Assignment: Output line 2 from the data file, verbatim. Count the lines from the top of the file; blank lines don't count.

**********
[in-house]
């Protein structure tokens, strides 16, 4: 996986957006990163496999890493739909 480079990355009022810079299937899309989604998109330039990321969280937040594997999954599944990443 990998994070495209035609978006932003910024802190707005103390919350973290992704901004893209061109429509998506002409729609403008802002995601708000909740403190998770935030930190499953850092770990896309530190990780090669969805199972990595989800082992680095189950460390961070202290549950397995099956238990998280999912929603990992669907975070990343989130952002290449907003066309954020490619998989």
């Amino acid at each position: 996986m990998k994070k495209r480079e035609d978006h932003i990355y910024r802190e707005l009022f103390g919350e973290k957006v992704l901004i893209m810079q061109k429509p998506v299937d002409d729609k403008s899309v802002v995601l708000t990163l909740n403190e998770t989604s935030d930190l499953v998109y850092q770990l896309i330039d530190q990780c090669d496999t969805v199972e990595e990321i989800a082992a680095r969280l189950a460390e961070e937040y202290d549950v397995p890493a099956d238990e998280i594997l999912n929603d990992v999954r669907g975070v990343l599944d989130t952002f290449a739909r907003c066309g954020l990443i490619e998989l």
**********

């Protein structure tokens, strides 16, 4: 996986957006990163496999890493739909 480079990355009022810079299937899309989604998109330039990321969280937040594997999954599944990443 990998994070495209035609978006932003910024802190707005103390919350973290992704901004893209061109429509998506002409729609403008802002995601708000909740403190998770935030930190499953850092770990896309530190990780090669969805199972990595989800082992680095189950460390961070202290549950397995099956238990998280999912929603990992669907975070990343989130952002290449907003066309954020490619998989």